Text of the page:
Literary power couple Siri Hustvedt and her husband Paul Auster will spend a three-day residency in Northfield Feb. 20-22. The residency will include faculty seminars at both Carleton and St. Olaf Colleges, as well as three public appearances. All events are free and open to the public.
The two acclaimed authors will present a joint reading of Auster’s latest work, Winter Journal (Henry Holt and Co., 2012) and Hustvedt’s latest work, The Summer Without Men (Picador, 2011) at Carleton College’s Great Hall on Wednesday, Feb. 20 beginning at 4:30 p.m. The author reading will be followed by a book signing and reception.
Auster and Hustvedt will also appear in a joint interview on Thursday, Feb. 21 beginning at 11:30 a.m. in the Viking Theater at St. Olaf College’s Buntrock Commons, which will be led by St. Olaf writer-in-residence Benjamin Percy (author of The Wilding and Red Moon).
And on Friday, Feb. 22, Hustvedt will present Carleton’s weekly convocation address at 10:50 a.m. in the Skinner Memorial Chapel. Entitled “Reflections on Creativity: Memory, Imagination, Narrative and the Self,” her lecture will draw upon her study of psychoanalysis, philosophy and neuroscience in looking at how personal experience and memory become transformed into narrative.
Auster appears at Carleton as the Fred W. and Margaret C. Schuster Distinguished Visiting Lecturer in Literature, while Hustvedt comes as the Christopher U. Light Lecturer in Literature.
Hustvedt is the author of five novels, two books of essays, a work of nonfiction and a book of poetry. Her works repeatedly pose questions about the nature of identity, selfhood and perception and delve into issues related to mental health. The Summer Without Men, set in a rural Midwestern town, focuses on issues of love and marriage. Her other work includes What I Loved (Hodder and Stoughton, 2003), perhaps her best-known novel, which focuses on grief and hysteria. Hustvedt’s forays into nonfiction include her recent book The Shaking Woman or A History of My Nerves (Picador, 2010), a “neurological memoir” that takes an interdisciplinary approach to studying her own seizure disorder.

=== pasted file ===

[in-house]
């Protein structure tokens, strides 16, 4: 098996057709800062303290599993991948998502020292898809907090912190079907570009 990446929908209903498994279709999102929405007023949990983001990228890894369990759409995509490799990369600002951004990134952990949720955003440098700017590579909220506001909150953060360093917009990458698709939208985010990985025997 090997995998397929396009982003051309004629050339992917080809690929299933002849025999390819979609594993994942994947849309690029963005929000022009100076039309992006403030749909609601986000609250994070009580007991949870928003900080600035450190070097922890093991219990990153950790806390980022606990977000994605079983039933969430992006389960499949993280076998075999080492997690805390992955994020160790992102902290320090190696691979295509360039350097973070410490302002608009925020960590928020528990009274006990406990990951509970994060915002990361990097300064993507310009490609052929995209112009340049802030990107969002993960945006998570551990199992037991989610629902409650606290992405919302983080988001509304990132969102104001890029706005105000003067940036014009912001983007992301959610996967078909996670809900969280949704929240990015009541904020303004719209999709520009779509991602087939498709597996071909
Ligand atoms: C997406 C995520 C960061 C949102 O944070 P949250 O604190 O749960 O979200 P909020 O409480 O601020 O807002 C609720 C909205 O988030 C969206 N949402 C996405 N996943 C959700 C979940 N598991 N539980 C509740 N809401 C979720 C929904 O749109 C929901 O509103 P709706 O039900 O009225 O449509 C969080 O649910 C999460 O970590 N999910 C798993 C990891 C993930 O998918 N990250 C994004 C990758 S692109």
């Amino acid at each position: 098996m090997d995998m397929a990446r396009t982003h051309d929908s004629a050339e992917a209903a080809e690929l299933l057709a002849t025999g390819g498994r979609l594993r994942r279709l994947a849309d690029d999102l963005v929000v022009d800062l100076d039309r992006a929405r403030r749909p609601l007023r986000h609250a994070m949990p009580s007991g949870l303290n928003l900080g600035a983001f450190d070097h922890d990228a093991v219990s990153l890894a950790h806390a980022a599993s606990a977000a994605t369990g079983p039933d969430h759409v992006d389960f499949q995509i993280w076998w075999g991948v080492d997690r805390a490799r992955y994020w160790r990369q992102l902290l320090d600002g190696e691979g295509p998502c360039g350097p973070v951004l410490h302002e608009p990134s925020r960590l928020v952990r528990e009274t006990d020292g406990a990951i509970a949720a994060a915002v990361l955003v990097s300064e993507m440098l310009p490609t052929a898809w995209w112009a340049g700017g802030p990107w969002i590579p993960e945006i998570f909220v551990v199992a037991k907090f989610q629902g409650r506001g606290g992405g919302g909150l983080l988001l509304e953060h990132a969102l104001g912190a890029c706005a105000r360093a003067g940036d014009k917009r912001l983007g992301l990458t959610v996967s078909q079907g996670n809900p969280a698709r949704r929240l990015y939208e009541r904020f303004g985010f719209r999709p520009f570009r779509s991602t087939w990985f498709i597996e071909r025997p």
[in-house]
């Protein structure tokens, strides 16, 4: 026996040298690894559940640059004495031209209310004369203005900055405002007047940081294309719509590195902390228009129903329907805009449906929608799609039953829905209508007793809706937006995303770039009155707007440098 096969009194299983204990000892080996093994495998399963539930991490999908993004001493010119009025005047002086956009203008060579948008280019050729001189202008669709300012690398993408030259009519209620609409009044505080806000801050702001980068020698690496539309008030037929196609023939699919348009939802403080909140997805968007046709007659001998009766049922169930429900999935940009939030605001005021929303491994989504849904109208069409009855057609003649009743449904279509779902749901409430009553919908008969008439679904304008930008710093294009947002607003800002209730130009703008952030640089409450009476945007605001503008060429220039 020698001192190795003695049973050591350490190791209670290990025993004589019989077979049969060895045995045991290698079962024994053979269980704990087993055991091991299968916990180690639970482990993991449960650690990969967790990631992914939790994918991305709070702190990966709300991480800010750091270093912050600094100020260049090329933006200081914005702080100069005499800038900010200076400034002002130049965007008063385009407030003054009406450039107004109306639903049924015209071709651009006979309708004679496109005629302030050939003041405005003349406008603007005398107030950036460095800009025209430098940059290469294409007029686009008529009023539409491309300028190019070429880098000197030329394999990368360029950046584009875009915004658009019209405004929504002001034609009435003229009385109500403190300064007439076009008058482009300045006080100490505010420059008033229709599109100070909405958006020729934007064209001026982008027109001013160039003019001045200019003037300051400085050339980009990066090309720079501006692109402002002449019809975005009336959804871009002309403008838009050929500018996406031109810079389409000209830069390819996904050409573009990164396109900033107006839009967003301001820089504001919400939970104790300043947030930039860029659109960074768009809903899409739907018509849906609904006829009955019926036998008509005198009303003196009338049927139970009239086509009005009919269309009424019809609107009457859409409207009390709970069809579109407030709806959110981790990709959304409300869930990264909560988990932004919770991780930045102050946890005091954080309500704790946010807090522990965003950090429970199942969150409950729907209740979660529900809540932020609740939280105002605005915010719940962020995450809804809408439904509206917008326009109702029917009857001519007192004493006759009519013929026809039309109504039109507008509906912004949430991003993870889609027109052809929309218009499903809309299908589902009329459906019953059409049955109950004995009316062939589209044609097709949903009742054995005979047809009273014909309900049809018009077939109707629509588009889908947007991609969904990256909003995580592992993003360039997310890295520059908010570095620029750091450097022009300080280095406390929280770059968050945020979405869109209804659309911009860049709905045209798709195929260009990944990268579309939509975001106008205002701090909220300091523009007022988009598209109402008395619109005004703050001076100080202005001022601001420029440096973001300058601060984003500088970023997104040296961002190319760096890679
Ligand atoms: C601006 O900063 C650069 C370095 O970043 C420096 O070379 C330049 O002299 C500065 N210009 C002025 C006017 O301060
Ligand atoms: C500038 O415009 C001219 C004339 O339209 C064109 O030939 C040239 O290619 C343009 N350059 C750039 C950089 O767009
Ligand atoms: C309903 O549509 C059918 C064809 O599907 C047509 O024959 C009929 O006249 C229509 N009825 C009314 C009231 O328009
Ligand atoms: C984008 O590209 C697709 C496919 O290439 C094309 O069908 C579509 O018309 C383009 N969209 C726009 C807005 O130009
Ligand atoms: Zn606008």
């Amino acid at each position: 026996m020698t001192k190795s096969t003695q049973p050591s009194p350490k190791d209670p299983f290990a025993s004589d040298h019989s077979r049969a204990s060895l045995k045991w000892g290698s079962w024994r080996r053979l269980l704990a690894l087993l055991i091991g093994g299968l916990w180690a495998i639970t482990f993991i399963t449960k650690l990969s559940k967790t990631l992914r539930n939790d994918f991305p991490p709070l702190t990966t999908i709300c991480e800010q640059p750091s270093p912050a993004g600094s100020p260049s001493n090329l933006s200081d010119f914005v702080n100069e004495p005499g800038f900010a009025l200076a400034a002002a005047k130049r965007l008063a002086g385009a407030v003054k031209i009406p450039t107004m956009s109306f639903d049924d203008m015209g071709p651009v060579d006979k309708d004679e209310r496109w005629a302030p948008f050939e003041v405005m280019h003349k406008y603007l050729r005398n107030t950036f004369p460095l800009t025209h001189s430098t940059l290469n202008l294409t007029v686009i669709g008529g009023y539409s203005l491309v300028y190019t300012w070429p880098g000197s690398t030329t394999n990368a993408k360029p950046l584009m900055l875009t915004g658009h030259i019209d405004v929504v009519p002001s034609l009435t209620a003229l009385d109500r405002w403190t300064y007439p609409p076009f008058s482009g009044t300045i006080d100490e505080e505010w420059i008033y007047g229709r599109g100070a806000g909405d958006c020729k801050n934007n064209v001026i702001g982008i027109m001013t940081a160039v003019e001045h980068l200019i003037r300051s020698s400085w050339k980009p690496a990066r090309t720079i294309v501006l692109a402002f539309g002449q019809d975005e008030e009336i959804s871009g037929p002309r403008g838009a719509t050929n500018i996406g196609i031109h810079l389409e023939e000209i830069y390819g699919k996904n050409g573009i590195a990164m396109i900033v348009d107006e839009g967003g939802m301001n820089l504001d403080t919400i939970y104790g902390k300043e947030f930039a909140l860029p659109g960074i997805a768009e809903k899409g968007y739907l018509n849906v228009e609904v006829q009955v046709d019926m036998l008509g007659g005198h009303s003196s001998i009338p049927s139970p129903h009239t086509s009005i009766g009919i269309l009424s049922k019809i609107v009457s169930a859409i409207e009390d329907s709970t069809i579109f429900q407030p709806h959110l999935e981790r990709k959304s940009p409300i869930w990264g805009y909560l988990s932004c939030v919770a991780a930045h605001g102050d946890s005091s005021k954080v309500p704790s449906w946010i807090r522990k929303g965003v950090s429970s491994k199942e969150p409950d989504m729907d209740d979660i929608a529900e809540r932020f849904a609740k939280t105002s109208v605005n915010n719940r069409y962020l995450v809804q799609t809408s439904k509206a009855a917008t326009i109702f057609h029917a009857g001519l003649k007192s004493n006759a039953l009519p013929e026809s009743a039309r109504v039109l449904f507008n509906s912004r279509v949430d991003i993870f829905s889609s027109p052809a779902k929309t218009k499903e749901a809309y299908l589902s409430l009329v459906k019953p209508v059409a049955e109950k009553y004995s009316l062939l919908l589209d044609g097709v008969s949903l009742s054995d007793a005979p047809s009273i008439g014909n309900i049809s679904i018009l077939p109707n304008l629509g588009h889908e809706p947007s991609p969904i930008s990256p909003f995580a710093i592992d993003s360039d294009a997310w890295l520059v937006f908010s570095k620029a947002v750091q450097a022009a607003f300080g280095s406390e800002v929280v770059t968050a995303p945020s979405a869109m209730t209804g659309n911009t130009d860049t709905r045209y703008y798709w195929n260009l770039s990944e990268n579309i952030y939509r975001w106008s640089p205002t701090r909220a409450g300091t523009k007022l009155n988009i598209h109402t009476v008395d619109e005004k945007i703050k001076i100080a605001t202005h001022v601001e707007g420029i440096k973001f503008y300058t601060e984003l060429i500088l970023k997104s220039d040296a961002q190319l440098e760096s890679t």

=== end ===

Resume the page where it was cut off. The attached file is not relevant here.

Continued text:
Auster has written over a dozen novels as well as five screenplays and several memoirs and books of poetry. Auster is influenced by psychoanalysis and poststructuralism, and his protagonists often seek meaning in their lives through writing. Winter Journal, a memoir, deals with the topic of his mother’s life and death. Auster is also known for The New York Trilogy (Faber and Faber, 1987), a collection of three stories that have been described as “metamysteries” or “anti-detective fiction,” and for his debut work, The Invention of Solitude (Sun Publishing, 1982), a memoir that focuses on themes of Auster’s writing such as coincidence, absence and fate.
A Northfield native, Hustvedt is a graduate of Northfield High School, St. Olaf College and Columbia University. Her father, the late Lloyd Hustvedt, was chair of the Department of Norwegian at St. Olaf. Auster grew up in New Jersey and is also a Columbia graduate. Auster and Hustvedt have been married since 1982 and currently live in Brooklyn, N.Y.
For more information about events on Carleton’s campus, including disability accommodations, contact the Carleton College Office of College Relations at (507) 222-4308. The Great Hall is located in Severance Hall, off College Street in Northfield on the Carleton College campus. Buntrock Commons is located off St. Olaf Avenue on the St. Olaf campus. The Skinner Memorial Chapel is located on First and College Streets in Northfield.